So, like it or not, the 2016 presidential election will be about national security. And most Americans and most voters will be very fearful of the threat that the Islamic State represents and confused about how we should respond.
In its lifetime, the United States has faced countless threats, and it has overreacted to many. Often in the 20 century, the U.S. government acted as an agent of U.S. corporate interests, wrapping them in the broader rhetoric of the Cold War. And the Cold War itself led to policies that were often excessive and self-defeating, not the least of which was Vietnam.
That said, the Islamic State is a true threat, and one that presents difficult if not impossible choices. It is hydra-headed. Lop off one leader and 10 others appear.
The threat of al-Qaeda and the Taliban was easy compared to this new one. These organizations actually had a command structure that could be monitored and disrupted.
The Islamic State and kindred groups represent a throwback to barbarism, yet because of the broad unrest of hundreds of millions of people, their cause has appeal on the ground. And the West has precious few allies in the region that can plausibly serve as either ideological or military counterweights.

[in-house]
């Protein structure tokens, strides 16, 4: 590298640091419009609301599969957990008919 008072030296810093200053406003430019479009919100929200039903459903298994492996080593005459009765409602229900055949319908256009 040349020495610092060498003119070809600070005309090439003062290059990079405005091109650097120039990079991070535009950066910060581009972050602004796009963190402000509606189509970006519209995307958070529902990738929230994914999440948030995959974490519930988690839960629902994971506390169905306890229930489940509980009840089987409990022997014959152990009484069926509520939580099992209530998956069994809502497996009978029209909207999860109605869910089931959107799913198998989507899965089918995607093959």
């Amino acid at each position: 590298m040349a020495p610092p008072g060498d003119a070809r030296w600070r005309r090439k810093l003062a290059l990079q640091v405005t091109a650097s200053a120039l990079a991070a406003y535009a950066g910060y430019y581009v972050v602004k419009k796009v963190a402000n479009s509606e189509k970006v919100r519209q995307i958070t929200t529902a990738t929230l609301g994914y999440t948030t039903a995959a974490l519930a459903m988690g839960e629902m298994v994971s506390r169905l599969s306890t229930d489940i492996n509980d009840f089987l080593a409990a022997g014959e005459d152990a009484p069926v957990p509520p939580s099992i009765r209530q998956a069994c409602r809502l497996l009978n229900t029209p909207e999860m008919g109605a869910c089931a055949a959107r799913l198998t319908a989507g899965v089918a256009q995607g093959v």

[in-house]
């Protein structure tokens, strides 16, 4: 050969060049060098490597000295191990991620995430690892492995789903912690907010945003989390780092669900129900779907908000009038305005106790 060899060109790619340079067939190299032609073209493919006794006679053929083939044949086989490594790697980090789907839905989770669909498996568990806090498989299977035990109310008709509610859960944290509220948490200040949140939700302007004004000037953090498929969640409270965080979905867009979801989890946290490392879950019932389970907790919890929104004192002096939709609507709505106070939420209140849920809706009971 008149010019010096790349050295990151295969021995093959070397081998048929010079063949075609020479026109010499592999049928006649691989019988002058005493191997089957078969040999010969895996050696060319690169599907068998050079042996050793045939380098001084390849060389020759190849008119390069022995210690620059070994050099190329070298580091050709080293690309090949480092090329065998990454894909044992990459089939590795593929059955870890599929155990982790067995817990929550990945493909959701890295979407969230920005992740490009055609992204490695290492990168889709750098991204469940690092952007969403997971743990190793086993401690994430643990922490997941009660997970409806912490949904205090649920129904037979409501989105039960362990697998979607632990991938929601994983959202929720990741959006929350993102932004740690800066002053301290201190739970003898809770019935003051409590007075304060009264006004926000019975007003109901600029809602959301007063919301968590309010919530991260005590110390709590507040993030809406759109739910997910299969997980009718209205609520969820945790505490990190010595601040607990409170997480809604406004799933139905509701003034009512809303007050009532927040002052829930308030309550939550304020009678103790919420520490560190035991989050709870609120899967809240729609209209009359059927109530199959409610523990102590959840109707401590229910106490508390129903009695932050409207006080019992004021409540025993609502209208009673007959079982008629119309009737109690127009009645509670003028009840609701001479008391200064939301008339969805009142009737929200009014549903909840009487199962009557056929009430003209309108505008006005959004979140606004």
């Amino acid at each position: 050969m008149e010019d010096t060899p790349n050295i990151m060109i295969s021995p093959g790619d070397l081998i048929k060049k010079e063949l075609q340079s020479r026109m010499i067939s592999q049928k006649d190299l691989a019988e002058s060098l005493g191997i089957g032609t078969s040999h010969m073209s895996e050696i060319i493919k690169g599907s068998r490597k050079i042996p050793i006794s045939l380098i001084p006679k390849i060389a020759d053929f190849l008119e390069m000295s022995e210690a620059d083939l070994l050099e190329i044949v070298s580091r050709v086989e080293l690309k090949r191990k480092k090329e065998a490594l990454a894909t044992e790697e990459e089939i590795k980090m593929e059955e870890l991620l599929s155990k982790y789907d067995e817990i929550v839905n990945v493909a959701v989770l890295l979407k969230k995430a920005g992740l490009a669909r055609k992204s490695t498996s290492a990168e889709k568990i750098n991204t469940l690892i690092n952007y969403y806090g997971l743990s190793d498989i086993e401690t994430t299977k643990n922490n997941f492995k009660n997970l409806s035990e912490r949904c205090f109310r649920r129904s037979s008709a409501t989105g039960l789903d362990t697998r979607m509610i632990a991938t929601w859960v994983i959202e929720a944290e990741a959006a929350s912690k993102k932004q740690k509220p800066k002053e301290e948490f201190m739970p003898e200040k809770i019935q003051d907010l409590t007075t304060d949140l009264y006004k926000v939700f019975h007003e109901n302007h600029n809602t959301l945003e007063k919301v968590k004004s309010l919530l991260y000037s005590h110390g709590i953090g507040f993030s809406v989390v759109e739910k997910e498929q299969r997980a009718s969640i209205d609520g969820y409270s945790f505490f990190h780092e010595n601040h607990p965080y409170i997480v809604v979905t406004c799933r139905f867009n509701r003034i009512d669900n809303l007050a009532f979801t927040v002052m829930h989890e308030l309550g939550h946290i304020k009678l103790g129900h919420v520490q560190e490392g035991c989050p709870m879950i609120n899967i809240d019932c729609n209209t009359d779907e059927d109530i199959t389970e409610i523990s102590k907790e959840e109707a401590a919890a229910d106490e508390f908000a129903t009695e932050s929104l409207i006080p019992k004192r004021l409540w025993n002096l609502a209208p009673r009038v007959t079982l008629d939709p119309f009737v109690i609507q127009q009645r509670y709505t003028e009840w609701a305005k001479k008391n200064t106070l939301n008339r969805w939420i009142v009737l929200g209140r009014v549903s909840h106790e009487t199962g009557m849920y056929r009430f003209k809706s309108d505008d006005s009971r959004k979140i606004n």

Even if the West had the stomach for ground warfare in a war of civilizations, it is not clear where the theatres of operation would be. There is potentially a band that stretches all the way from Boko Haram in Northern Nigeria, through Libya and Somalia, into the region of Jordan, Syria, Iraq, Afghanistan and Pakistan, that is vulnerable to the most brutal sort of Islamist fundamentalism.
There are three broad strands of thinking on how the United States ought to respond. One is basically isolationist. Let them stew in their own juices. My wife taught me a terrific Polish proverb that translates, "Not my circus, not my monkeys."
There are some conservatives who espouse this view, such as Rand Paul and the Cato Institute, some lefties like Noam Chomsky who think this retribution is the West's just dessert for its past sins, as well as such centrist foreign policy scholars as John Mearsheimer and Stephen Walt.